Senator Rick Scott Wants To ‘Keep China Out’ of U.S. Solar Energy

Senator Rick Scott and eight of his colleagues in the Senate don’t want China to become the world’s new Green OPEC. They’ve introduced legislation this week that will try to stop that from happening.

Some 80% of the world’s solar panels are Made in China. They are more than halfway there already. If the U.S. is going to abandon fossil fuels in favor of solar panels, the last thing we want is to be importing them from CCP-backed companies.

We were once dependent on imported oil, and we would be wise to learn from history that we shouldn’t be dependent on foreign nations for our renewable energy.

Scott and other Senate Republicans introduced their Keep America Out of Solar Energy bill on Tuesday. The impetus for the bill was to go after China for human rights abuses of Uyghur Muslims in Xinjiang. On the same day this bill was announced, the State Department said in its 2020 Human Rights Country Report that China was committing genocide against an ethnic minority through random imprisonment, forced labor, and forced sterilization, among other things.

The bill “prohibits the use of federal funds to buy solar panels from Communist China,” Scott said in a statement. “It sends a clear message to General Secretary Xi that the United States will not turn a blind eye to his genocide and human rights abuses.”

Republican Senators Marco Rubio, Marsha Blackburn, John Kennedy, Tom Cotton, Shelley Moore Capito, Josh Hawley and John Barrasso all signed onto the bill as well.

According to their joint press release, the Keep China out of Solar Energy Act:

  • Requires the Director of the Office of Management and Budget to develop standards and guidelines to prohibit Federal funds from being used to purchase solar panels manufactured or assembled by entities with ties to the Communist Party of China.
  • Requires the Comptroller of the United States to submit to Congress a report on the amount of solar panels procured by Federal departments and agencies from covered entities.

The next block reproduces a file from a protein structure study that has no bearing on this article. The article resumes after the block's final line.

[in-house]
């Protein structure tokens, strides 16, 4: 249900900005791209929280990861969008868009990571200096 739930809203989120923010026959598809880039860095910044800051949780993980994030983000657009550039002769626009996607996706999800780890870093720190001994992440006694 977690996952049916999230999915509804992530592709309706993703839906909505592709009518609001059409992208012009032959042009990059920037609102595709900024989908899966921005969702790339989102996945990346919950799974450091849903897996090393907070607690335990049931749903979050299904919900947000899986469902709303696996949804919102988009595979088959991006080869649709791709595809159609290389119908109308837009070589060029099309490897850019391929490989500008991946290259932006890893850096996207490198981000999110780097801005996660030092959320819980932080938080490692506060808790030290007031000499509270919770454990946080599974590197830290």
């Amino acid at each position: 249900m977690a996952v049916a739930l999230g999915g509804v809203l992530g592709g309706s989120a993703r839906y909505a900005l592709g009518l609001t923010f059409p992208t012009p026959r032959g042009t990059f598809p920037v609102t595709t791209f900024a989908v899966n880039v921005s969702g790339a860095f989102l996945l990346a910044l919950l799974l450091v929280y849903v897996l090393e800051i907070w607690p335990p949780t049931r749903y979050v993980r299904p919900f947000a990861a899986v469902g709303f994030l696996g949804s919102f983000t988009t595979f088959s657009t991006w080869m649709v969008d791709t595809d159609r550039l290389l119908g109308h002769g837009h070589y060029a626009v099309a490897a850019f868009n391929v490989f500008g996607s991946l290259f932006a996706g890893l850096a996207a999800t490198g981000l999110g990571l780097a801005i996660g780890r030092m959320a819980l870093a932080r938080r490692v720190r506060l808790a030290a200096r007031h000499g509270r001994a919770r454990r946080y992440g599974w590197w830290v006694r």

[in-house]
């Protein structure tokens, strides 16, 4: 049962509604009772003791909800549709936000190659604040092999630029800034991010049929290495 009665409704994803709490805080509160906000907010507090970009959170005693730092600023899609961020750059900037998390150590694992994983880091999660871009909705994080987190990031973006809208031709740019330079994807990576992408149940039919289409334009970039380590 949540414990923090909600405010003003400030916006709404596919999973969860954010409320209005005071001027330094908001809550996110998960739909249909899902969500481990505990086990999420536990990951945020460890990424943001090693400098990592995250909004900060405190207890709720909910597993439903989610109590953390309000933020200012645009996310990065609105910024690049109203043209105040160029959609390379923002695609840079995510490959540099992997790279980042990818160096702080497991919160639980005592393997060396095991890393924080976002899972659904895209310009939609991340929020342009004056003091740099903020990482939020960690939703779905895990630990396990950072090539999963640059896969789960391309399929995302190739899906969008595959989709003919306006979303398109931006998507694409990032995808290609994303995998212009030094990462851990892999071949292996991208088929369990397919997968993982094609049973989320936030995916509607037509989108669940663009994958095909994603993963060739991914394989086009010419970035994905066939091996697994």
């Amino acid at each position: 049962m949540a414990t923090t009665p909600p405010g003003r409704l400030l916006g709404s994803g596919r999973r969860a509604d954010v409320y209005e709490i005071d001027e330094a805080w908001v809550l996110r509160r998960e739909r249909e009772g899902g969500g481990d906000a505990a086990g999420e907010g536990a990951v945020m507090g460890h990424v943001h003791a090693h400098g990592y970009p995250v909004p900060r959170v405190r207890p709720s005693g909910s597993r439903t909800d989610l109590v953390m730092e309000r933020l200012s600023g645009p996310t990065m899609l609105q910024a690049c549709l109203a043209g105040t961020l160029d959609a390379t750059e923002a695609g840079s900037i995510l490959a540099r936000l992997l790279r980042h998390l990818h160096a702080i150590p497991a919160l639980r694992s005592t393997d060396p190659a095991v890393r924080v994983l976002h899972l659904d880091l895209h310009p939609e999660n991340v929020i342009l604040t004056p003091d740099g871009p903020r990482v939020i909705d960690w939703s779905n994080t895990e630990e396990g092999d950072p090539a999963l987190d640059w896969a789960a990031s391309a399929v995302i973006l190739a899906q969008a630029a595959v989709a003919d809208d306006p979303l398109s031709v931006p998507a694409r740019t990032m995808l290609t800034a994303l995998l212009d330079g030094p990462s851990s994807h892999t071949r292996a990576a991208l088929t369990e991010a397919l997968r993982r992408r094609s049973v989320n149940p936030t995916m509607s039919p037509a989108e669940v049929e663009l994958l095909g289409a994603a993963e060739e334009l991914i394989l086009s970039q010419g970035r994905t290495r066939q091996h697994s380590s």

• Requires the Director of the Office of Management and Budget to conduct an independent study of the domestic market of solar panel production and the global supply chain and workforce involved in solar panel production.

Industry advocates have been telling China solar manufacturers to get some of their U.S.-bound solar production off the mainland, a move that Chinese companies have been doing for at least two years now with production in Malaysia, Thailand, and even Florida.

The Chinese solar juggernauts have invested at least $47 billion in solar since 2005. At the same time, more than 100 American companies were put out of business, amounting to a loss of $10 billion in investment and thousands of good-paying jobs.

CPA recommends a “Made-in-USA solar tax credit” for local solar manufacturers based on the U.S. value-added in their product and their annual sales. We also recommend strengthened Buy American policies requiring the federal government to buy only U.S.-made solar equipment and power generated from solar panels made right here in America. The Department of Homeland Security should also consider a ban on polysilicon, a key supply chain item for solar panels and semiconductors, that comes from Xinjiang forced labor. And the U.S. should levy persistent, long-term tariffs on all inputs in the solar supply chain, like solar cells, in order to reindustrialize the sector and reshore the key components that go into making a solar panel.

“This bill would give a huge boost to the U.S. solar manufacturing industry by enlisting the buying power of the federal government to support solar modules and their key inputs made here at home,” says CPA chief economist Jeff Ferry. “This is a great proposal and should be a model for other industries.”

Michael Stumo, CEO of CPA added, “We are very supportive of this legislation. Establishing the criteria for excluding CCP solar within the legislation, rather than asking OMB to create the rules, would make it even better. There are times when agency rulemaking can be influenced by the import lobby and frustrate the intent of Congress.”

See Reclaiming the U.S. Solar Supply Chain from China, by Jeff Ferry, CPA Chief Economist.




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